Tuesday 6 April
Gordon Brown becomes the tenth prime minister to ask the Queen to dissolve parliament for a general election. They agree a date for the new parliament and for the Queen’s speech, when the new government outlines its bills.
The prime minister then leaves Buckingham Palace to stand outside Downing Street and announce the general election date of 6 May, flanked by his cabinet ministers.
The “wash-up” period, in which the government rushes through a final few bills before parliament is prorogued, takes place.
Monday 12 April
Parliament is dissolved. The Queen’s dissolution proclamation automatically sets in motion the machinery for a general election. It dissolves one parliament and calls a new one and fixes the date of its first meeting.
Writs are issued for all 650 constituencies (there will be four more seats in the next parliament due to boundary changes). During this period, the prime minister and his ministers remain in their posts in a caretaker capacity. The country is, in effect, run by civil servants during the campaign.
Thursday 15 April
The first of the three leaders’ TV debates is hosted by ITV. The three main party leaders – Gordon Brown, David Cameron and Nick Clegg – will be grilled on domestic affairs in the first-ever televised hustings of party leaders in the run-up to a general election.
Tuesday 20 April
The last day for candidates wishing to stand for election to hand in their nomination papers. Also the last day for voter registration and for postal vote applications.
Thursday 22 April
The second TV debate takes place, this time on Sky. The theme is foreign affairs.
Tuesday 27 April
The last day to apply for a proxy vote (for example if you are abroad during the election).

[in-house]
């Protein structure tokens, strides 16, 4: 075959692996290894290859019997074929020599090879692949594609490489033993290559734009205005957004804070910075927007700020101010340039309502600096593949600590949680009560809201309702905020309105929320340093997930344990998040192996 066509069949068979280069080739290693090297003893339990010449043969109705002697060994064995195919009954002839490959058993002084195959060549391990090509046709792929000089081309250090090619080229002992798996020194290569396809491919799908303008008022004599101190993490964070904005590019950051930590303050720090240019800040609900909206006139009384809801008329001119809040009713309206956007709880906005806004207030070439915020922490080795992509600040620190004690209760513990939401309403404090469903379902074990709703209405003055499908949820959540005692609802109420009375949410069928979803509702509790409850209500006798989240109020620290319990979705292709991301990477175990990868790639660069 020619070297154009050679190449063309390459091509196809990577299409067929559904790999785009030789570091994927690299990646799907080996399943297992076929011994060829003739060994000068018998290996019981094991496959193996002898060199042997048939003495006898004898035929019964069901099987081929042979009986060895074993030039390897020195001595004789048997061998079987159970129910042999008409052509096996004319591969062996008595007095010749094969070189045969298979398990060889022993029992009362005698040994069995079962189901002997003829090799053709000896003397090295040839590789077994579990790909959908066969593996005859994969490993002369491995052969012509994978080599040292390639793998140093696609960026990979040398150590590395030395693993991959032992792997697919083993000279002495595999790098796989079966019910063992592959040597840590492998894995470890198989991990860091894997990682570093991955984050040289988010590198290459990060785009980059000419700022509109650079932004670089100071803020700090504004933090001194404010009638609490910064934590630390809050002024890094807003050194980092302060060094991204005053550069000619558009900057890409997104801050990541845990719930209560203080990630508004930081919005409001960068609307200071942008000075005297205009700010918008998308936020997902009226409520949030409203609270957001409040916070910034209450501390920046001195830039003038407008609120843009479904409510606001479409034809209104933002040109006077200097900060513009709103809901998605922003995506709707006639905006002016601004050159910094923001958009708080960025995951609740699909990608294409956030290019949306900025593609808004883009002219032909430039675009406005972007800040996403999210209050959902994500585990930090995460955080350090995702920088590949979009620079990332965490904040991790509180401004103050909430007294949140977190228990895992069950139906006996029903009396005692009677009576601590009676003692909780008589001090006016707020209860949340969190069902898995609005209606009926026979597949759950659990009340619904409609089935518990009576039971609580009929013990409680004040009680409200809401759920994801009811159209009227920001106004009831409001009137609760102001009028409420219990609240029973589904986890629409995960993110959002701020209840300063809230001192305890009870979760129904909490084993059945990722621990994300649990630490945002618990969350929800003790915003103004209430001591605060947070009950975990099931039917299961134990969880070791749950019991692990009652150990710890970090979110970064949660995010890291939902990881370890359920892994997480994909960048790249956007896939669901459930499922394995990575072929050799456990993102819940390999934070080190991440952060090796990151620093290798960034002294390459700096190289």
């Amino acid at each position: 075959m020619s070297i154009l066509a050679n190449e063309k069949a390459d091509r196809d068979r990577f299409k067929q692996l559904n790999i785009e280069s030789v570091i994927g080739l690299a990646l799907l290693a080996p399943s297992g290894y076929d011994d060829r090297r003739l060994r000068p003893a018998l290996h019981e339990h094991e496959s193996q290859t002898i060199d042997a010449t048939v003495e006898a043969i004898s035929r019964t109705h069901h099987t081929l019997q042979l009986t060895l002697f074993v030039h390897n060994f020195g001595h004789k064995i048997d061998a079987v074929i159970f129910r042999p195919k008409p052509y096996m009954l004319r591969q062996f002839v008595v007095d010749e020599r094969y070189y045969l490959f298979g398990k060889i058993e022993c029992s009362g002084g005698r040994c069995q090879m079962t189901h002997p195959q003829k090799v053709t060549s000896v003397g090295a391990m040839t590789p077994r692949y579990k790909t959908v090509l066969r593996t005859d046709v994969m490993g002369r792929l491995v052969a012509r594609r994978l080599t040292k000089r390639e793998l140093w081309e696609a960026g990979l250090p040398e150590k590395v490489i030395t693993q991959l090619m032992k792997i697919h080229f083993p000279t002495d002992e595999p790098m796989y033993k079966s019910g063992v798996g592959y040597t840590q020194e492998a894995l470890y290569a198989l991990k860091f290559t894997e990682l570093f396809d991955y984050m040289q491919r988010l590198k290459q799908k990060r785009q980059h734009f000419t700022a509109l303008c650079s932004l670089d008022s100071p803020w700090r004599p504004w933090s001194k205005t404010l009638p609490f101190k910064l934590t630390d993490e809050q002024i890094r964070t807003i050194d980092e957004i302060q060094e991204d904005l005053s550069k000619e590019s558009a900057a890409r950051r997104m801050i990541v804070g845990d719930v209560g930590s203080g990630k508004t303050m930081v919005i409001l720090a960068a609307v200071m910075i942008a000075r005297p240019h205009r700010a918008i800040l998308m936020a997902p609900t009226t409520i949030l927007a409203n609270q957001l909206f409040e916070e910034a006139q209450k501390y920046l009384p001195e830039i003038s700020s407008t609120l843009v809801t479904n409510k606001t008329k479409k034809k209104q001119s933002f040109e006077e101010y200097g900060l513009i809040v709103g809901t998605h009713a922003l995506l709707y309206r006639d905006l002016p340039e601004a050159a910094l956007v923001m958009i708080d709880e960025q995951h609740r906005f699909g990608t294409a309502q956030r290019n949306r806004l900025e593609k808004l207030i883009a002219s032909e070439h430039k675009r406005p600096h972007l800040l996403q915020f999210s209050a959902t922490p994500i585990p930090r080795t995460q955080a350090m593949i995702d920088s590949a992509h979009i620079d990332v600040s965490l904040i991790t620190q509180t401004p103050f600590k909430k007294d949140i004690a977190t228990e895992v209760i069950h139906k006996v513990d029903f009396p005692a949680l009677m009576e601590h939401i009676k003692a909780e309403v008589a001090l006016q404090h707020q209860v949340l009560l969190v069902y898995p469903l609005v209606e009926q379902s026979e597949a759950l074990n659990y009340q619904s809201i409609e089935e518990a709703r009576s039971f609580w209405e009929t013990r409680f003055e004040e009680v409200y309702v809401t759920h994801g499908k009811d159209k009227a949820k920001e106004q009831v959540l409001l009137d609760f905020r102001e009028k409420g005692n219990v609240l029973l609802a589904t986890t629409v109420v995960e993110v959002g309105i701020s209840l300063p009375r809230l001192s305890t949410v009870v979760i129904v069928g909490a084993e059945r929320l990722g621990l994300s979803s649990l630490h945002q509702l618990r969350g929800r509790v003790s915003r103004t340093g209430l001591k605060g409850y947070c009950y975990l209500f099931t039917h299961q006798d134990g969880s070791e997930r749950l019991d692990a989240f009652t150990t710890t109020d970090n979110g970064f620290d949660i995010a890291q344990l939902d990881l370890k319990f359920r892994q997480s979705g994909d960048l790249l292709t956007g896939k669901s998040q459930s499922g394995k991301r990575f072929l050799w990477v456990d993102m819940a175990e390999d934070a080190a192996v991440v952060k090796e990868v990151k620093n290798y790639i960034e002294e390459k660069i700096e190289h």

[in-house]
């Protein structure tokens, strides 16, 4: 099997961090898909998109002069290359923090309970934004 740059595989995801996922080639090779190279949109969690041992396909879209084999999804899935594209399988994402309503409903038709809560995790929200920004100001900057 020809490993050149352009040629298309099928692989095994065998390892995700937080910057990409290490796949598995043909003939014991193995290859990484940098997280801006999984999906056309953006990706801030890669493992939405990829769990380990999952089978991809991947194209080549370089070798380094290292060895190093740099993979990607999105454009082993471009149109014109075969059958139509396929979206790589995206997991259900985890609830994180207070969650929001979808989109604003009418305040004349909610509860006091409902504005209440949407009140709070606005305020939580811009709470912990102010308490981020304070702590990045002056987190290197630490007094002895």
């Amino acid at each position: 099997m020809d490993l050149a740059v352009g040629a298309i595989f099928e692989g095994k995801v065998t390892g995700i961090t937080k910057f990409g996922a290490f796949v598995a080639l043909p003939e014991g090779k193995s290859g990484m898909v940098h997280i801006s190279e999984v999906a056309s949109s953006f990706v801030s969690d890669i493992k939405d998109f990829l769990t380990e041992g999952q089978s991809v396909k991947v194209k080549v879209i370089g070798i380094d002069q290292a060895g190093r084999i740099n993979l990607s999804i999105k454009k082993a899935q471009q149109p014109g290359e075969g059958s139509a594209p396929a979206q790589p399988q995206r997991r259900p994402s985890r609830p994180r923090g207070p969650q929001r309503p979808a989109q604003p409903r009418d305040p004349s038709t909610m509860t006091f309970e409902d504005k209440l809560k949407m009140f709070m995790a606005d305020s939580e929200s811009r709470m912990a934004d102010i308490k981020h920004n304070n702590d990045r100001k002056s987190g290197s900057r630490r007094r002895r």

Thursday 29 April
The third leaders’ debate takes place on the BBC. The issue under discussion is the economy.
Thursday 6 May
Election day. Booths open from 7am to 10pm.
Friday 7 May
Election results flow in from early on Friday morning – or, in a few instances, late Thursday evening. Returning officers for two-thirds of constituencies will count votes in the late evening/overnight, with the remainder not starting counting until Friday morning.
The Labour and Tory leaders are expected to claim victory or concede defeat. If either party fails to win a majority of seats to govern in its own right, it could approach other parties to form a coalition government.
Tuesday 18 May
The new parliament is summoned as the biggest postwar influx of new MPs arrive to be sworn in (150 are standing down at this election). The state opening of parliament will take place the following week.
The 12-day gap between election day and the first meeting of parliament is much longer than usual and reflects a recommendation made by the House of Commons modernisation committee in its Revitalising the Chamber report to allow new members more time to settle in to new offices and have an induction before the house starts its work.